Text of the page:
Simulating Partial Asset Divestitures to 'Fix' Mergers
In this paper, we apply and extend merger simulation methodology to analyze the effectiveness of partial divestitures as a 'fix' to remedy the possible anticompetitive effects of horizontal mergers. Typically, antitrust agencies require merging firms to divest assets so that the status quo before the merger is restored, that is, they favor a 'full divestiture'. We focus on the effectiveness of a partial divestiture as an antitrust remedy (where a subset of products owned by the merging firms is spun off). Although this is not the type of full divestiture favored by antitrust agencies, we argue here that a partial divestiture could leave consumers better off after the merger than they were before - under certain conditions. Using a real-world example, we show how divesting a relatively close substitute creates competition that offsets the anticompetitive effects of combining products that are relatively distant substitutes. This result stands even when the divestee is moderately inefficient.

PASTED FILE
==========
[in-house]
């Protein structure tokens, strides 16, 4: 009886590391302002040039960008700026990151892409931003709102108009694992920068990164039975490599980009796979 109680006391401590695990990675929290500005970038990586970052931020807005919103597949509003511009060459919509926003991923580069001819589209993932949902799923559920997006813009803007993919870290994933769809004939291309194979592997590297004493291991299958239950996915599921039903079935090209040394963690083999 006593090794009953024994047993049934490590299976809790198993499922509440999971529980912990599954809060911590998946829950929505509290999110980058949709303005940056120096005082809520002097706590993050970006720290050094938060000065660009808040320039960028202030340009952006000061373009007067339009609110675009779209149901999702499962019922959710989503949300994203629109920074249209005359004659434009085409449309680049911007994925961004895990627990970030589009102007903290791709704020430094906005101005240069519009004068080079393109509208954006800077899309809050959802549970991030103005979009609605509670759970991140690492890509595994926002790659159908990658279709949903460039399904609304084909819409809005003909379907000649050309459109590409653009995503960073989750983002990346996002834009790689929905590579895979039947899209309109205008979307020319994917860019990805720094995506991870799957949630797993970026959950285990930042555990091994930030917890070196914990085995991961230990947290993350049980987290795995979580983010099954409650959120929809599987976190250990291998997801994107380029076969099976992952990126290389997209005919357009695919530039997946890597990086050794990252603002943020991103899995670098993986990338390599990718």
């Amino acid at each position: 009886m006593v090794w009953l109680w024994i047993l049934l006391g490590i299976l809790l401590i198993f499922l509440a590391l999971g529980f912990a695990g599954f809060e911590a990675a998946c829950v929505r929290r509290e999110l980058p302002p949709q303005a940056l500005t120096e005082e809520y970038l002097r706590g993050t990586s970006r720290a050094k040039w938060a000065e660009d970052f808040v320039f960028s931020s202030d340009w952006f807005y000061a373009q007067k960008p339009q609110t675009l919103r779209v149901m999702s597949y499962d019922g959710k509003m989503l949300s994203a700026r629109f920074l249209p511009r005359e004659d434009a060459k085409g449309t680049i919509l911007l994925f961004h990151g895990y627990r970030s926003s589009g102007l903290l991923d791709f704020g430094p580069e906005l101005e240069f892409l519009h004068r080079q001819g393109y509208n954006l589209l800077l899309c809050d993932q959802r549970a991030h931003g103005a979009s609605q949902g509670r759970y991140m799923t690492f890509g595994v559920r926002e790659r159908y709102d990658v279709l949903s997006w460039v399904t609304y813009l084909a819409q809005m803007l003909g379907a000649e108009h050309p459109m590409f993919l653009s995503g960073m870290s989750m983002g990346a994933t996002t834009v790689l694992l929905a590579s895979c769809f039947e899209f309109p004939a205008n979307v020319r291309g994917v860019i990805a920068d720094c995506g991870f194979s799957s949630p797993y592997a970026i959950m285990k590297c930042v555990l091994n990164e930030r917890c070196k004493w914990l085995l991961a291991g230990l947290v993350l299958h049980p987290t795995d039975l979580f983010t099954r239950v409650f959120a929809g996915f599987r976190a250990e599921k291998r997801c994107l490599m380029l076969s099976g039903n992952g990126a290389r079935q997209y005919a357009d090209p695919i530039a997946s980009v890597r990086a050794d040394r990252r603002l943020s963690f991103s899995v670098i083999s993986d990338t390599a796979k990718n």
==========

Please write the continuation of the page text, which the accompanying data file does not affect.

Volume (Year): 7 (2000)
Issue (Month): 2 ()
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Please report citation or reference errors to , or , if you are the registered author of the cited work, log in to your RePEc Author Service profile, click on "citations" and make appropriate adjustments.:
- Werden, Gregory J & Froeb, Luke M, 1994. "The Effects of Mergers in Differentiated Products Industries: Logit Demand and Merger Policy," Journal of Law, Economics and Organization, Oxford University Press, vol. 10(2), pages 407-426, October.
- Werden, G.J. & G.J. & Froeb, L.M., 1995. "Simulation as an Alternative to Structural Merger Policy in Differentiated Products Industries," Papers 95-02, U.S. Department of Justice - Antitrust Division.